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A historic farm with pristine views of Oslo Fjord has found an utterly modern way of preserving a protected site. A new home designed for the family living on the farm was bermed under a green roof to make it nearly invisible from the road. Outside the back wall of windows below ground level, a pool deck follows the topography of the natural site down toward the fjord in the distance. This creates a seamless connection between land and water.
Villa Aa is both an office and a home. On the northwest side, the building has a main entrance that lies at the bottom of a pathway leading down from the parking area by the road. A second entrance comes in by staircase through a courtyard. On the south side that faces away from the main entrance, the back wall of the home is made entirely of glass panels with incredible views.
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A formal living room, kitchen and three bedrooms face the outdoor spaces to the rear. Facing west to the side of the home, a family living room is located next to the bathrooms. An office area, which doubles as a guest room, faces east. Many rooms feature skylights up through the green roof for maximum natural lighting.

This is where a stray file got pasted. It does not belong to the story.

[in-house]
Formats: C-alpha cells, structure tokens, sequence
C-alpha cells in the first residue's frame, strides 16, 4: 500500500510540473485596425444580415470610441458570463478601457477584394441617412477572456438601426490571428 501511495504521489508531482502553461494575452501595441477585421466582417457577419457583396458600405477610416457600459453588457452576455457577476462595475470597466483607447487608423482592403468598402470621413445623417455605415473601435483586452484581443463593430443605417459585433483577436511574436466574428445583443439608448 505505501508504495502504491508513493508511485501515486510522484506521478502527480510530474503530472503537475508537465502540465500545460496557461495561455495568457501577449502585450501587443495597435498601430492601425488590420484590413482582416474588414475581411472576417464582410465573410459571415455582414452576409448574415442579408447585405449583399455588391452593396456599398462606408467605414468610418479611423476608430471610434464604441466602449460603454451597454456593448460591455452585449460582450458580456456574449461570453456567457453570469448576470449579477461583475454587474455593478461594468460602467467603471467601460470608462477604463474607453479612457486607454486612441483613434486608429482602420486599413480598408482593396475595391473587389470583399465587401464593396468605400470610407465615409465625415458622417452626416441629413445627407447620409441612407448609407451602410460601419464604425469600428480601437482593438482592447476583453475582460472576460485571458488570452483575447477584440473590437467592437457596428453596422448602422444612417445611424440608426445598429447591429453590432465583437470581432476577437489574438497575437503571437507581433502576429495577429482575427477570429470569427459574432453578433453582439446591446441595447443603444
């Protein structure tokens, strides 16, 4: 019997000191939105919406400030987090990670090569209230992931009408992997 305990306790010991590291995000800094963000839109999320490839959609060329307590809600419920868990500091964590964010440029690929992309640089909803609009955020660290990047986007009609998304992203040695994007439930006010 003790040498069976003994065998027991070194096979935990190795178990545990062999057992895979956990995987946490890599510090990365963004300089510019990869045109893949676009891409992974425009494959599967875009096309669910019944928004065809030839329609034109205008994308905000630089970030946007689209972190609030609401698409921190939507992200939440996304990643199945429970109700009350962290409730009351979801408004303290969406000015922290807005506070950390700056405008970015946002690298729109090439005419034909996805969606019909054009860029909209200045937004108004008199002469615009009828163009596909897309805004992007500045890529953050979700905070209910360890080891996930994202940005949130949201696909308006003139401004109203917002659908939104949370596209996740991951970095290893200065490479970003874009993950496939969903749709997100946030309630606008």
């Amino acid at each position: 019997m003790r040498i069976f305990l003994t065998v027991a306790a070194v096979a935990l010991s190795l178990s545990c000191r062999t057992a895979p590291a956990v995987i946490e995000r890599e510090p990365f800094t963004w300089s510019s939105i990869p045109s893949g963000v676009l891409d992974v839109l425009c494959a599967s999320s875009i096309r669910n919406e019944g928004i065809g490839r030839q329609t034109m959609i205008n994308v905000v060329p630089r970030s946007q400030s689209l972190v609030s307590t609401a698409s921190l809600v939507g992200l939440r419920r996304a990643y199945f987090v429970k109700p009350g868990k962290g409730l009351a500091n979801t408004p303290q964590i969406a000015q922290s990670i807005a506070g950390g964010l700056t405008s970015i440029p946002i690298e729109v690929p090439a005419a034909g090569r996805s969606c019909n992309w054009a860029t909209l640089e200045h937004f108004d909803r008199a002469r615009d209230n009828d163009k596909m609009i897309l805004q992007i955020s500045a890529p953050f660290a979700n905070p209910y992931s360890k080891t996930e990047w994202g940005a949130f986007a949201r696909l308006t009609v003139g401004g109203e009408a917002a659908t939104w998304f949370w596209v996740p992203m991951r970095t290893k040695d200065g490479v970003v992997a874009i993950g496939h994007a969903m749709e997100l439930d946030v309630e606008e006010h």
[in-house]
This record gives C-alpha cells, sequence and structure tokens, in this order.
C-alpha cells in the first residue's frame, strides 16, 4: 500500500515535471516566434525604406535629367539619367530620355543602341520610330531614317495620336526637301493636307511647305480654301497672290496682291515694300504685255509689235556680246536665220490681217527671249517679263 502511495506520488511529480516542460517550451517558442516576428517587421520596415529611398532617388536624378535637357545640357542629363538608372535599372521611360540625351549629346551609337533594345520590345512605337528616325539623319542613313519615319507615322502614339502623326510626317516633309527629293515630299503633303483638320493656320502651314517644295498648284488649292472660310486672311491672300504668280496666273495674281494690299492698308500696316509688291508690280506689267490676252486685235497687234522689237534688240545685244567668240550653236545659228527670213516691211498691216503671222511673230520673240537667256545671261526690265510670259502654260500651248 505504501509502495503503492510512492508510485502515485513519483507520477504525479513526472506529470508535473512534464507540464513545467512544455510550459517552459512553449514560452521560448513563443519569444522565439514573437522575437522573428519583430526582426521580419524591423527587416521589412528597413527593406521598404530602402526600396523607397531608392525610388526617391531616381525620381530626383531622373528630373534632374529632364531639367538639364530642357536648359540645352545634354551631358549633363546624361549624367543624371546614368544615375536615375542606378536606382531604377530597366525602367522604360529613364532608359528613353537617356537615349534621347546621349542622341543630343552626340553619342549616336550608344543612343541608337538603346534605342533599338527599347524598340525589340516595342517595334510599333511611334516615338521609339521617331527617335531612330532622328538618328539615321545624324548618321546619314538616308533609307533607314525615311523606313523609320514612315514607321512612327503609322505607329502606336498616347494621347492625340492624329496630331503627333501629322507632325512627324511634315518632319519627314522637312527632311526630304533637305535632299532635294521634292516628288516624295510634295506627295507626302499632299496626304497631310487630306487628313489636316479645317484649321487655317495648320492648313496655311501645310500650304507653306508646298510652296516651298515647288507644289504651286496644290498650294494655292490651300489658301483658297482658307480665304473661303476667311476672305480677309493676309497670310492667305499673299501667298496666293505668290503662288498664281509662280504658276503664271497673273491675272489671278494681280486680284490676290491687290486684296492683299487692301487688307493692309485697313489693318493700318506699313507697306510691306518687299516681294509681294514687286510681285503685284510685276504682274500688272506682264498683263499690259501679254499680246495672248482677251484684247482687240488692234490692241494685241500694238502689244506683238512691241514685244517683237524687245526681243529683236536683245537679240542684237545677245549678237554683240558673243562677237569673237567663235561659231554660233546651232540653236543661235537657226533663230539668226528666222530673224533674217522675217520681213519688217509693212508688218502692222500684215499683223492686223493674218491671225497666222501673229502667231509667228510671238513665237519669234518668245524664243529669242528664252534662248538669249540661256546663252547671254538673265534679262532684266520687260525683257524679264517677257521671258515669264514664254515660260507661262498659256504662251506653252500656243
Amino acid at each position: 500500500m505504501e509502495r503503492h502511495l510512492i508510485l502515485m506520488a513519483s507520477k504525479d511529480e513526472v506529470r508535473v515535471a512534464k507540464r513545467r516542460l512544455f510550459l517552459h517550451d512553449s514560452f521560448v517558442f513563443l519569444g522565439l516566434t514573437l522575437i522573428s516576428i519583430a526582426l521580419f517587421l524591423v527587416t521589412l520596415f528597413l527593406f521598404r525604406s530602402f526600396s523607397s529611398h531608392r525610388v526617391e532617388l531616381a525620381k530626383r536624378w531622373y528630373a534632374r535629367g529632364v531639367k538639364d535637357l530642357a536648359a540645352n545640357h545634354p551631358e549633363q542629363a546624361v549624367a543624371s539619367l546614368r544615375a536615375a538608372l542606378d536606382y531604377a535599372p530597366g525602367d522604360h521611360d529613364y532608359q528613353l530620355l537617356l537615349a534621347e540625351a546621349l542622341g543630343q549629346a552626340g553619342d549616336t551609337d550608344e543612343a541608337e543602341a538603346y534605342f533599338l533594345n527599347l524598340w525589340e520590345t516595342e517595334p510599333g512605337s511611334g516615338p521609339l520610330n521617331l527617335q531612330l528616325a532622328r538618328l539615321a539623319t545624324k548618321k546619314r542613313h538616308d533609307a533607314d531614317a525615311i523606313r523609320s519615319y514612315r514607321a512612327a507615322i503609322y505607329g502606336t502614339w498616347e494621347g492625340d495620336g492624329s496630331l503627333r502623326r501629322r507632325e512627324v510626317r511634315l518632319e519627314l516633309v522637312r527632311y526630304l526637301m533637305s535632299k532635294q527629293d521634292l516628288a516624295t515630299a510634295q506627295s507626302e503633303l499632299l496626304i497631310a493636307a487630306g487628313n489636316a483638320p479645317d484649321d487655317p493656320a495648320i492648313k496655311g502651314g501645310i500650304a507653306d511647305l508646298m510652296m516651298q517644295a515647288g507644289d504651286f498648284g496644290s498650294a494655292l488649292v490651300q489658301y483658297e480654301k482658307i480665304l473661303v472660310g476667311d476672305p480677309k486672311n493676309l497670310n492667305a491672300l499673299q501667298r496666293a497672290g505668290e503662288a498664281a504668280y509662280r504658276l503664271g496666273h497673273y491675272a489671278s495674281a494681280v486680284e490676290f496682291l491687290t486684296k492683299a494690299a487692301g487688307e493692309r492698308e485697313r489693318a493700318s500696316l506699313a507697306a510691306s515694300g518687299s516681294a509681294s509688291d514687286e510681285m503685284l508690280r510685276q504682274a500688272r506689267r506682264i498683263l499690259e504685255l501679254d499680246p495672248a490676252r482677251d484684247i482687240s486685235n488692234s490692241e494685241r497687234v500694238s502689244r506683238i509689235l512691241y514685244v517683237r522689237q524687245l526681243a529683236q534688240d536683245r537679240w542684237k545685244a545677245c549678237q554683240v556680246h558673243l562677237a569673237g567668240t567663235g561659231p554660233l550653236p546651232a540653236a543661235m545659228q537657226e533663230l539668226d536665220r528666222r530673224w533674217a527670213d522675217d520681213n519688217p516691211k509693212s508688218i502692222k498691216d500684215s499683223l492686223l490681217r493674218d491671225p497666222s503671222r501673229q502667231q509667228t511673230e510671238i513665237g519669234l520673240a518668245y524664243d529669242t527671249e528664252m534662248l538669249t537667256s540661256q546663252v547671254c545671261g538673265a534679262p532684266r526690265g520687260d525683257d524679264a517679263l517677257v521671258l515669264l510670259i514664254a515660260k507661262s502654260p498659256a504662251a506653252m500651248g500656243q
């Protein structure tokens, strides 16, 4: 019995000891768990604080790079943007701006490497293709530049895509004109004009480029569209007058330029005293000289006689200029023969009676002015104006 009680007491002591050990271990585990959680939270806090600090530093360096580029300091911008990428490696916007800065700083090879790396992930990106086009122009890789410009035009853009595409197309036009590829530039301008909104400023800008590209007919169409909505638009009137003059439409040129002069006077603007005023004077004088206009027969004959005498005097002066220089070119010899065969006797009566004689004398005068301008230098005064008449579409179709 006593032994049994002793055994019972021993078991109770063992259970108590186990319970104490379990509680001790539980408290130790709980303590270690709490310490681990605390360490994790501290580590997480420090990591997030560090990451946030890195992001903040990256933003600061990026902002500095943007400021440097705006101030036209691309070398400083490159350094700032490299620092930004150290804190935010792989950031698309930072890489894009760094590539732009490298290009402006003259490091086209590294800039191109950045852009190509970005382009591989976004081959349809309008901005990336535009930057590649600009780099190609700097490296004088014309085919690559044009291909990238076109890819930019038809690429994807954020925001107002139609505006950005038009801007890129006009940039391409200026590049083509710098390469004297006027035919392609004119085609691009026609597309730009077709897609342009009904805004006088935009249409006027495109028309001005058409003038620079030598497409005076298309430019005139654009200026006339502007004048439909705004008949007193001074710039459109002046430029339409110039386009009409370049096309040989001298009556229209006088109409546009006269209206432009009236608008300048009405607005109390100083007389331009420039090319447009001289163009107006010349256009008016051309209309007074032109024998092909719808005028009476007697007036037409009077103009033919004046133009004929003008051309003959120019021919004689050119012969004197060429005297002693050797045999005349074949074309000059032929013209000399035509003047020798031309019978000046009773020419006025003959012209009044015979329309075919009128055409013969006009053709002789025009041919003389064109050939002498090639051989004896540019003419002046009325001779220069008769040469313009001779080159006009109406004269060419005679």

It’s not just a green roof, though. The roof of Villa Aa is a walkable extension of the front lawn. Behind the home, where the green roof ends, a terrace and garden courtyard feature two water features. One is a modern rectangular swimming pool, and the smaller pool houses aquatic plants and collects rainwater.
How do you build a home and office as unique as Villa Aa? Concrete was the main building material, mostly to match a concrete barn on the farm. The columns and girders are steel, but wood with a smoked and varnished finish was also used on many surfaces. These materials give the home a polished and sleek mid-century modern look that contrasts with the ancient farm and surrounding land, while still blending into the environment. Cedar panels on the exterior warm up the outside of the home. Floors inside are polished concrete to match the exterior terrace, which extends the impression of a space that flows from home to outdoor living space to the fjord beyond.
+ CF Moller Architects
Images by Ivar Kvaal